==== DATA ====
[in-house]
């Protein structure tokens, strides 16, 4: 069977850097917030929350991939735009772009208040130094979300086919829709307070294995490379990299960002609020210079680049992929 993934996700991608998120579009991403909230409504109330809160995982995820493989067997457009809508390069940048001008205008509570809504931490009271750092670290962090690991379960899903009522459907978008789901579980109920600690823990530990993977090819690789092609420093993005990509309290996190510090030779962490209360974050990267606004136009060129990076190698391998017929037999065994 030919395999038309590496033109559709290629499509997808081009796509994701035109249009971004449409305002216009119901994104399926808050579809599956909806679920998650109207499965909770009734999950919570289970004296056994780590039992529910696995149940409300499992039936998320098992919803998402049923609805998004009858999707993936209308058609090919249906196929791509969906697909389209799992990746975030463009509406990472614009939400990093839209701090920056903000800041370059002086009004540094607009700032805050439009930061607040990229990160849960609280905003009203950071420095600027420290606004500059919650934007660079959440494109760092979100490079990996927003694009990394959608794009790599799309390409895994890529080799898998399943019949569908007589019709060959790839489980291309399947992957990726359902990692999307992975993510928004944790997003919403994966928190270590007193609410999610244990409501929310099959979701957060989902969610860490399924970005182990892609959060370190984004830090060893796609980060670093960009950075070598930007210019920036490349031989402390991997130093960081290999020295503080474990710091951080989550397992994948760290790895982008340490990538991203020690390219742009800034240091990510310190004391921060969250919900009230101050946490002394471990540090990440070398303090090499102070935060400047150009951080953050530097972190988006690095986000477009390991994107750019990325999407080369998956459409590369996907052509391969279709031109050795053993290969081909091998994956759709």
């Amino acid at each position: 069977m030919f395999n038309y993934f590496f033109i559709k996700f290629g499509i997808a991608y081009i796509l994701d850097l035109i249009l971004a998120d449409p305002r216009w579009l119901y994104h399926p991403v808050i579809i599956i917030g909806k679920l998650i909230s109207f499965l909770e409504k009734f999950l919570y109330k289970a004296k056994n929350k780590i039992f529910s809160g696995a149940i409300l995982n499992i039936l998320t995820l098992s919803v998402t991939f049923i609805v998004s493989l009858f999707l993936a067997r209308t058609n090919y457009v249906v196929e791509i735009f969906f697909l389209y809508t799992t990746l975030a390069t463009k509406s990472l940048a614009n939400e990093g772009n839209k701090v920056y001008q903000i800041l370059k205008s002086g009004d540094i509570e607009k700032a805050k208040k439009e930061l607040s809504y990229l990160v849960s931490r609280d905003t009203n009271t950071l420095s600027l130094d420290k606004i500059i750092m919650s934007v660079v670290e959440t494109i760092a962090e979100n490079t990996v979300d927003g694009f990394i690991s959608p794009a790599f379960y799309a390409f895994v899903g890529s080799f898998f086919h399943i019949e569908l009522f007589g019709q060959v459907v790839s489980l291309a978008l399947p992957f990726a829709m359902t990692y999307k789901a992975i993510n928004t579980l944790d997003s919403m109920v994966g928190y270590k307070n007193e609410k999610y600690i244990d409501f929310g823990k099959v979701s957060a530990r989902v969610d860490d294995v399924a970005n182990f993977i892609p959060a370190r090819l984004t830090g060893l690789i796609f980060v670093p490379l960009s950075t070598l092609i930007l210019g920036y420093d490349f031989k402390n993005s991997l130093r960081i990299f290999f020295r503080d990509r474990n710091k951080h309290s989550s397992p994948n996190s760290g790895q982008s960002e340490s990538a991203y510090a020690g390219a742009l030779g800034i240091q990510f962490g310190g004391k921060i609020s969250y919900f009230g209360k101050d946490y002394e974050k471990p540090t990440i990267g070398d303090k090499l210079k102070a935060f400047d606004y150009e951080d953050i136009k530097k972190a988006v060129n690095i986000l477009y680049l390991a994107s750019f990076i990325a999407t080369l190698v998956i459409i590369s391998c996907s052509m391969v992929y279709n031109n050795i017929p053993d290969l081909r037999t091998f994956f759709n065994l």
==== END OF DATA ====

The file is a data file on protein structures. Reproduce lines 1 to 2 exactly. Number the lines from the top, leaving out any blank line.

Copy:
[in-house]
């Protein structure tokens, strides 16, 4: 069977850097917030929350991939735009772009208040130094979300086919829709307070294995490379990299960002609020210079680049992929 993934996700991608998120579009991403909230409504109330809160995982995820493989067997457009809508390069940048001008205008509570809504931490009271750092670290962090690991379960899903009522459907978008789901579980109920600690823990530990993977090819690789092609420093993005990509309290996190510090030779962490209360974050990267606004136009060129990076190698391998017929037999065994 030919395999038309590496033109559709290629499509997808081009796509994701035109249009971004449409305002216009119901994104399926808050579809599956909806679920998650109207499965909770009734999950919570289970004296056994780590039992529910696995149940409300499992039936998320098992919803998402049923609805998004009858999707993936209308058609090919249906196929791509969906697909389209799992990746975030463009509406990472614009939400990093839209701090920056903000800041370059002086009004540094607009700032805050439009930061607040990229990160849960609280905003009203950071420095600027420290606004500059919650934007660079959440494109760092979100490079990996927003694009990394959608794009790599799309390409895994890529080799898998399943019949569908007589019709060959790839489980291309399947992957990726359902990692999307992975993510928004944790997003919403994966928190270590007193609410999610244990409501929310099959979701957060989902969610860490399924970005182990892609959060370190984004830090060893796609980060670093960009950075070598930007210019920036490349031989402390991997130093960081290999020295503080474990710091951080989550397992994948760290790895982008340490990538991203020690390219742009800034240091990510310190004391921060969250919900009230101050946490002394471990540090990440070398303090090499102070935060400047150009951080953050530097972190988006690095986000477009390991994107750019990325999407080369998956459409590369996907052509391969279709031109050795053993290969081909091998994956759709």